Ah, fuckit. This isn’t supposed to be some sorry lament. I am not broken for having lived my life. Sure, there’s lots of it I don’t like. Lots that I’ve never taken the time to make sense of. But it is my truth, all of it; the good, the bad and the grey areas in between. And telling it is a bit like ripping off the band-aid, so I’ll have to ask you to bear with me if it comes out slowly and full of holes. I’ll try to fill them in as we go….

Bring Your Daughter (To the Slaughter)

There are a handful of instances in my life that I can remember when my father was present in it, as opposed to being an authority figure on the periphery.

There are flashes of him in my memories of being very, very small. And the time he taught me to ride a bike. And the two times he walked me to school  to attend prize givings I’d been invited to. I was invited every year but he only attended those two.

Then there was the day I was summoned to the living room, where he would sit in the middle of the big sofa with his feet slightly more than shoulder width apart, a newspaper spread open on the floor between them, elbows on his knees and his right thumb grinding into his left palm, head cocked to the side and right eyebrow raised into a sharp, Spock-like, upside down “V”. This was the scene whenever there was Trouble Afoot. When we’d done something bad enough to warrant Personal Intervention from Dad, so I knew it was going to be big. This was the day I was told that I would be leaving for “boarding school”.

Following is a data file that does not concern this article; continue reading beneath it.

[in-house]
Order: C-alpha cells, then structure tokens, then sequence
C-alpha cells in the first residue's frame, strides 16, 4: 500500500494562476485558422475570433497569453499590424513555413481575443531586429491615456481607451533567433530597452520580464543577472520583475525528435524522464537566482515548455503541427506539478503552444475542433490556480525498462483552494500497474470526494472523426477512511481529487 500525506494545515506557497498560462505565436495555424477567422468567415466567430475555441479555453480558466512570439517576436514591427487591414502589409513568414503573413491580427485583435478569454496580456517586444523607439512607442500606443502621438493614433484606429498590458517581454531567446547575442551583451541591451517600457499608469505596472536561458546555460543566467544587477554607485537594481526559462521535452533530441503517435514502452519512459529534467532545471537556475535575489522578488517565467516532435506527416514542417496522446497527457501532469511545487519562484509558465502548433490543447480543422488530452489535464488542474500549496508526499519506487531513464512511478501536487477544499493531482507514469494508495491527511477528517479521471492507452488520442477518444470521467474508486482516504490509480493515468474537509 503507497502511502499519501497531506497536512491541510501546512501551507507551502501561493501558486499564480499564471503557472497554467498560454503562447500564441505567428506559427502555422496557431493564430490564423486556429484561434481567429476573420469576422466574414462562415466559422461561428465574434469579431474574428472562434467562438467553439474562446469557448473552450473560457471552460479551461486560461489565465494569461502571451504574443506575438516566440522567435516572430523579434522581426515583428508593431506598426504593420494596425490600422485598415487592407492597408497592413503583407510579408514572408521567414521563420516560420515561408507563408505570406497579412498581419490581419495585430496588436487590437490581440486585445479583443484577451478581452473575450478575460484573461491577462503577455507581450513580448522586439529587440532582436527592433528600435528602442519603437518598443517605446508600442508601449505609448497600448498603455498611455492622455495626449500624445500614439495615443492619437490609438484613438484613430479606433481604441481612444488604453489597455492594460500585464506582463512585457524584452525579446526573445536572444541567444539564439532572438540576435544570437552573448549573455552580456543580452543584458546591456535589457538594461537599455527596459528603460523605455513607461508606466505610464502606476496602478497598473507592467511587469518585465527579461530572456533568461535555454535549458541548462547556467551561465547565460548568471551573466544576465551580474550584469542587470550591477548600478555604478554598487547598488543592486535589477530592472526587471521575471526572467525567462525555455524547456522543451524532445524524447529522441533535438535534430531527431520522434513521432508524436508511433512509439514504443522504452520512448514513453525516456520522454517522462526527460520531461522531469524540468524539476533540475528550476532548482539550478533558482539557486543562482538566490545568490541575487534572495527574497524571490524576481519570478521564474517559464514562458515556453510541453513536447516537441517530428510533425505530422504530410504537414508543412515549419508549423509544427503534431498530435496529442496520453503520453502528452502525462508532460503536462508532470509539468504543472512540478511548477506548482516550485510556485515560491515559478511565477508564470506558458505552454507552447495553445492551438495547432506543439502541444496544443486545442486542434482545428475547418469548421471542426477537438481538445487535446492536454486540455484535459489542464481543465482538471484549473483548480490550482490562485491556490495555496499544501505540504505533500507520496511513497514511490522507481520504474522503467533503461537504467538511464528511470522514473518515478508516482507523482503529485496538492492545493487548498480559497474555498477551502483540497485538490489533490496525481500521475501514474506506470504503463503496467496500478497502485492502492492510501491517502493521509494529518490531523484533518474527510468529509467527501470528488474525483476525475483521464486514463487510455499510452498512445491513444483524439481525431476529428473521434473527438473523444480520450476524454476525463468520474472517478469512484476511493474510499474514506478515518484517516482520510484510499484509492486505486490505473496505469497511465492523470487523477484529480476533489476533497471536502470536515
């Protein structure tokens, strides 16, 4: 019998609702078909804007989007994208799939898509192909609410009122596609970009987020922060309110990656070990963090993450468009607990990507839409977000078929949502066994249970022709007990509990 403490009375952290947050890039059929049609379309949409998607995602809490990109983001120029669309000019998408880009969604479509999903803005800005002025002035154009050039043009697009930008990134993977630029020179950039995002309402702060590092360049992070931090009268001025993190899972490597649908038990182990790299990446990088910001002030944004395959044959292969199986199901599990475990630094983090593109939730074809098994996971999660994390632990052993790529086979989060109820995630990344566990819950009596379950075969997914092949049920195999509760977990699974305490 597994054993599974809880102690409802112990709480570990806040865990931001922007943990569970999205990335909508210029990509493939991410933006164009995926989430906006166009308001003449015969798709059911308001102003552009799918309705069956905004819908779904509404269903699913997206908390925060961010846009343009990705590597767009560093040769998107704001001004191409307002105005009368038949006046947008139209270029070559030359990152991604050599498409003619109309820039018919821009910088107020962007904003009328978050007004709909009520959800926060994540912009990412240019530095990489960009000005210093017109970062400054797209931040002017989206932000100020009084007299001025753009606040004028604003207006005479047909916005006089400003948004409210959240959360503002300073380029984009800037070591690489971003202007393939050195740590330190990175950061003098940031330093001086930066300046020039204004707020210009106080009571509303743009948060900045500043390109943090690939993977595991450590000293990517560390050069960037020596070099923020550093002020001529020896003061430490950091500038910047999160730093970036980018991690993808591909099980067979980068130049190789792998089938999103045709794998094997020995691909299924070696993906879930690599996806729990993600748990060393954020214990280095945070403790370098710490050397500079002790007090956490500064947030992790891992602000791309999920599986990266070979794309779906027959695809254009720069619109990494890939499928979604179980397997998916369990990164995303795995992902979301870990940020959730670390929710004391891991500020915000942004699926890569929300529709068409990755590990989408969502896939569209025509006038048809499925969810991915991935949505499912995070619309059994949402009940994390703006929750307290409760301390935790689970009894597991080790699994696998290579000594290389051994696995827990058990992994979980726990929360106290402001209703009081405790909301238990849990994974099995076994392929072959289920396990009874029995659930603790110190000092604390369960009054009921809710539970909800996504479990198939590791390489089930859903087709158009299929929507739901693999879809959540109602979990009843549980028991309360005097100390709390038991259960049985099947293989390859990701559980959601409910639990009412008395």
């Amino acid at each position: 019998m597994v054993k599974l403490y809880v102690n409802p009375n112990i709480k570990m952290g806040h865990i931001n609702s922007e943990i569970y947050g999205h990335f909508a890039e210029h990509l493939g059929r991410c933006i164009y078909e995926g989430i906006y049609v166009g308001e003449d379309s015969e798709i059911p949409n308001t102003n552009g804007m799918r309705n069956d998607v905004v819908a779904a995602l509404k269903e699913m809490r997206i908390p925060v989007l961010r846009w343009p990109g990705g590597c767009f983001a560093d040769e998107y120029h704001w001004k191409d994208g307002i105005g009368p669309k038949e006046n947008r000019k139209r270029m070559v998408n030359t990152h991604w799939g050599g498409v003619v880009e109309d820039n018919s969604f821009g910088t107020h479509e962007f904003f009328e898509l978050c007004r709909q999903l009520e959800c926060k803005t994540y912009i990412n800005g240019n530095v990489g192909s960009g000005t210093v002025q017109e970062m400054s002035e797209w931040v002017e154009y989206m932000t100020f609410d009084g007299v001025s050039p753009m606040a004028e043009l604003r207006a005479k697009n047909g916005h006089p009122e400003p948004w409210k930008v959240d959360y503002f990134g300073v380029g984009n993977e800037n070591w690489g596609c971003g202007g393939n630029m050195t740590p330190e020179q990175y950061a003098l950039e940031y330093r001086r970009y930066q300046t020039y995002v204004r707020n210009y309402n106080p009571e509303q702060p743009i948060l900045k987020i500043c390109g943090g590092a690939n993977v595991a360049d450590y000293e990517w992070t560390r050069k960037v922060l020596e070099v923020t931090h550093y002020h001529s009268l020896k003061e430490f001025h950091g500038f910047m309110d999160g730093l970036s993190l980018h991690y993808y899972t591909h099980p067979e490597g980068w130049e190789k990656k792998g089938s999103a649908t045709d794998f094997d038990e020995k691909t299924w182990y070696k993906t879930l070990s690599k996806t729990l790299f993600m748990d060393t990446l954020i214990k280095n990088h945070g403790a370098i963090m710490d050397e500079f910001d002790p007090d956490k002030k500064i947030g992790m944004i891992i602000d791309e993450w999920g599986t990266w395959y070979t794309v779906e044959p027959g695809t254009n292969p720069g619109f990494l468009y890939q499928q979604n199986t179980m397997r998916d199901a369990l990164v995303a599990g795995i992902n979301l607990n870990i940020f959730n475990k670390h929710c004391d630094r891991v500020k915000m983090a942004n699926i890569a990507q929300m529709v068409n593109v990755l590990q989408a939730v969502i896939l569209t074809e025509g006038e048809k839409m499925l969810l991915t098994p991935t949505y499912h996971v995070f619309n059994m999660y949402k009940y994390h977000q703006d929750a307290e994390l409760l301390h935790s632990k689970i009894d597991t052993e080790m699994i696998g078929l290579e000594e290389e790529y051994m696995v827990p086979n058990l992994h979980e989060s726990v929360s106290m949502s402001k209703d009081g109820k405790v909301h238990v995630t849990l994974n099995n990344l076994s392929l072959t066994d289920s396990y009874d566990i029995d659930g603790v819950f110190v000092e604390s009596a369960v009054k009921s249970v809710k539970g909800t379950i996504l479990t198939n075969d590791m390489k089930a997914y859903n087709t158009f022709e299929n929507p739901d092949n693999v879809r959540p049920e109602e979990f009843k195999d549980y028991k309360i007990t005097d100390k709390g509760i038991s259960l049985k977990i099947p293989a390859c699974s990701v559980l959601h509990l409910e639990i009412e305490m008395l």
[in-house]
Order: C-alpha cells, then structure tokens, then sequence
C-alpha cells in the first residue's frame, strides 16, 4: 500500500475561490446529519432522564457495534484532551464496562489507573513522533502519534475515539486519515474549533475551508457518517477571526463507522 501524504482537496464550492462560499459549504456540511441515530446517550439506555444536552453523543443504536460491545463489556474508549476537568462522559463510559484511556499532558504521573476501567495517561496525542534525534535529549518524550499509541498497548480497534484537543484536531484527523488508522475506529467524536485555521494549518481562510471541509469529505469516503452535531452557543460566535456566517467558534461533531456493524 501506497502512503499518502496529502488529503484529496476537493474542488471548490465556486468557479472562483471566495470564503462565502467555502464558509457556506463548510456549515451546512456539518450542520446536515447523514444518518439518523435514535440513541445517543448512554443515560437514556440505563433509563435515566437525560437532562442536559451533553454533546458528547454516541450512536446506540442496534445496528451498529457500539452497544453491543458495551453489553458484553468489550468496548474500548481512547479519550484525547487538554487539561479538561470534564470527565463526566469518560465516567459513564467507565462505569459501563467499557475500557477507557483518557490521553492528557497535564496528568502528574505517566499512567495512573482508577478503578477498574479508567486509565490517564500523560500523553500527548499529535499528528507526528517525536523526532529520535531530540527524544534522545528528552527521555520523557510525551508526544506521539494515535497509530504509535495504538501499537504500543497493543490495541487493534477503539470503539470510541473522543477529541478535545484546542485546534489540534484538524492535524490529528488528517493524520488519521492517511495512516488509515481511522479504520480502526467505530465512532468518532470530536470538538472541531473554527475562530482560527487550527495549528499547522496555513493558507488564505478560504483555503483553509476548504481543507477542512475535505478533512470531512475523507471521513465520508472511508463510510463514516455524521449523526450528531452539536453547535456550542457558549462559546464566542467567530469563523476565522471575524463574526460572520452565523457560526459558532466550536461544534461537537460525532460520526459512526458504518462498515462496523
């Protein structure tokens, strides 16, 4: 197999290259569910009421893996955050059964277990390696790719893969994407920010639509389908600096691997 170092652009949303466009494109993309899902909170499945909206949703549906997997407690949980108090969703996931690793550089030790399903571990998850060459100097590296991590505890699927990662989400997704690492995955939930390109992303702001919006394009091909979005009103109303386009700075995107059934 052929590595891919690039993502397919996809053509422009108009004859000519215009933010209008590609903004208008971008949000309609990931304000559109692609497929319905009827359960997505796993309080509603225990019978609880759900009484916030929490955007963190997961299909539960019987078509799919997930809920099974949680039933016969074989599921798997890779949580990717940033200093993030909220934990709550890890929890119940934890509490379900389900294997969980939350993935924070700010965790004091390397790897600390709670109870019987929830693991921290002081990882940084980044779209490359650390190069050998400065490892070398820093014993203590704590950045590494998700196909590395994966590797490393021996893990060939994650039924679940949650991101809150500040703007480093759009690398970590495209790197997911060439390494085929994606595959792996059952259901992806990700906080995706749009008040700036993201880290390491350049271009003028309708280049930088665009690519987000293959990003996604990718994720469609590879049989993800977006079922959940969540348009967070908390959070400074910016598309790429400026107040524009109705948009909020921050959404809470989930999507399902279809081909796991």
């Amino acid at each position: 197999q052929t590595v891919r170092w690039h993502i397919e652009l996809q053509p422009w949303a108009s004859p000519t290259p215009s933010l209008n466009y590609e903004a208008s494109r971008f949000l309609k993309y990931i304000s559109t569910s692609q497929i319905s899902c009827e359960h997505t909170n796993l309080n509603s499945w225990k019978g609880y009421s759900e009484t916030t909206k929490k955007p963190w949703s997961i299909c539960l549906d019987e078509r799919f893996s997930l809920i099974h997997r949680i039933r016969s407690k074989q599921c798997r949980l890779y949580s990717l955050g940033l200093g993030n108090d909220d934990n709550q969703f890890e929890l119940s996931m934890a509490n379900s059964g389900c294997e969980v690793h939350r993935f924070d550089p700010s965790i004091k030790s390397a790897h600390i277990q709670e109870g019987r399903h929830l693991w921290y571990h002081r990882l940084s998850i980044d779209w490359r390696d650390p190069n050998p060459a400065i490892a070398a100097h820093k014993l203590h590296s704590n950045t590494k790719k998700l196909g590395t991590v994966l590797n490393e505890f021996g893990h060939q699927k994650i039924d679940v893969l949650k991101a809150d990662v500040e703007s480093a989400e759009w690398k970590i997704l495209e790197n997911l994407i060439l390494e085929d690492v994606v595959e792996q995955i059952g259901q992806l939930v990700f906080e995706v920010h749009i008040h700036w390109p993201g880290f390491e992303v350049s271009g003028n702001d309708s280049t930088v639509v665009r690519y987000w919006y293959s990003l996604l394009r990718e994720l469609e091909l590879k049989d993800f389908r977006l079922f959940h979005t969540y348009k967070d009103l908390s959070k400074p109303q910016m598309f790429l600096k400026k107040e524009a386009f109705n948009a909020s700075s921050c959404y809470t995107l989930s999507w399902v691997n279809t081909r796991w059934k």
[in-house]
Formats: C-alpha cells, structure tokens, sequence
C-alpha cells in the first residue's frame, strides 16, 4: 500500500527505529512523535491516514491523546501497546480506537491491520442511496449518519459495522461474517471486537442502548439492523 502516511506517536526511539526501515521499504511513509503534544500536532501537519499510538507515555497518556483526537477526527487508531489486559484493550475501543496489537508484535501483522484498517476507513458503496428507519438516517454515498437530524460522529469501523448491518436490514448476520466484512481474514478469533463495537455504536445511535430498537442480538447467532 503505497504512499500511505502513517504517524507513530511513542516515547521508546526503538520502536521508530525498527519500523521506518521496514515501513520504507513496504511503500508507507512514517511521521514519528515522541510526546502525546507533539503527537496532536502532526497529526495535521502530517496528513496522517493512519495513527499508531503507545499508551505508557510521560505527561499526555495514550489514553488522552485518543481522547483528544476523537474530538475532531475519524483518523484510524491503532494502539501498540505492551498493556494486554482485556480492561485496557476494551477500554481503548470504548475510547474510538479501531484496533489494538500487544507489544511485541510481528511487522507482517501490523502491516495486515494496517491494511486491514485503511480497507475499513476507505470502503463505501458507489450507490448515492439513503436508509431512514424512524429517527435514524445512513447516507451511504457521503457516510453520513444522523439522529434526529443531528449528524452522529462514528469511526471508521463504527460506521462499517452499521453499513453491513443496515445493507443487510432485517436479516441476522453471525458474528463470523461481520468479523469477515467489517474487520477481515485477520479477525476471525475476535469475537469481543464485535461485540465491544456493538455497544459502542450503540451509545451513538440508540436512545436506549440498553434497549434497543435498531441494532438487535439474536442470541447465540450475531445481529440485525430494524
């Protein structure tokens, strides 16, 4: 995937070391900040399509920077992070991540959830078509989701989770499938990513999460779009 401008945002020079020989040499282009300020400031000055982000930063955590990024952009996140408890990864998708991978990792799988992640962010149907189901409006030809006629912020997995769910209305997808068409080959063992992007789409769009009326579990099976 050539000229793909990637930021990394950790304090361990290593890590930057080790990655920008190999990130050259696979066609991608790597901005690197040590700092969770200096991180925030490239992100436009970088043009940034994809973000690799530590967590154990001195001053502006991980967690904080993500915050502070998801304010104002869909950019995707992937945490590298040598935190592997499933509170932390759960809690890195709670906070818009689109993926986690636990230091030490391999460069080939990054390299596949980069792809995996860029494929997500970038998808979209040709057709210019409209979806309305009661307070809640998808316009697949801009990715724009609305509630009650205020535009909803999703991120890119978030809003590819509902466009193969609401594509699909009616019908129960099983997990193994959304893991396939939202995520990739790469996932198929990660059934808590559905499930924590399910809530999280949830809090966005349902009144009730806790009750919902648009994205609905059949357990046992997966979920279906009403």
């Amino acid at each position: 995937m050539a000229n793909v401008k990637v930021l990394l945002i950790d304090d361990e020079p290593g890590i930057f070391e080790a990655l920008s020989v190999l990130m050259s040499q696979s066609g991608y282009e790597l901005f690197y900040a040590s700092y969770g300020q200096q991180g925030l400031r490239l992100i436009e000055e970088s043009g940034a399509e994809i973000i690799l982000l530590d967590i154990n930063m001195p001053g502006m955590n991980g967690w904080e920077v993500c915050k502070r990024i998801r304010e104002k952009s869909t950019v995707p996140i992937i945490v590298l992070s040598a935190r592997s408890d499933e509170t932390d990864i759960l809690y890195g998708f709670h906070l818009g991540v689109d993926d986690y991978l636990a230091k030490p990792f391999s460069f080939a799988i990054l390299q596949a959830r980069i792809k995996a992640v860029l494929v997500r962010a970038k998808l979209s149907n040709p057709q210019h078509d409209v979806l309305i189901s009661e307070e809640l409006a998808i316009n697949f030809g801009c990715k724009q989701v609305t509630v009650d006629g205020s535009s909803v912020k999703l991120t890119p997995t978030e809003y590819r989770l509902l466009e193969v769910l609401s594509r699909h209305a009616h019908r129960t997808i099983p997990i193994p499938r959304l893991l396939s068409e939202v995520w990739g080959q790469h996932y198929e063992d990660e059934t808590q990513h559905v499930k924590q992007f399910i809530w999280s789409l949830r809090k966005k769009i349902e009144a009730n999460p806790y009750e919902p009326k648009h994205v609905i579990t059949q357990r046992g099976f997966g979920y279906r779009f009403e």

He drove me there himself, a couple of days later, and I remember him telling me that if I behaved well, I could come home anytime I wanted to. I cried when he said this.

The place looked big and imposing when we arrived and we were greeted at the main entrance to the residential portion of the the compound by the principal himself. He was old (at least in his 50’s) and came across as being firm but fair. I would come to know him as Oom Weber.  He and his wife, a short, dumpy woman of around the same age, with short, curly black hair, ran the school. I suppose the idea was to give parents the impression of family – family values. Old fashioned, Afrikaner-style rules and discipline. With weekly visits to the resident psych thrown in. Oom Kobus.

Oom Kobus would spend many of our visits together telling me what a naughty little sexual deviant I was and how he knew I knew I really belonged here at this school, didn’t I? Not to worry, they’d get me all straightened out.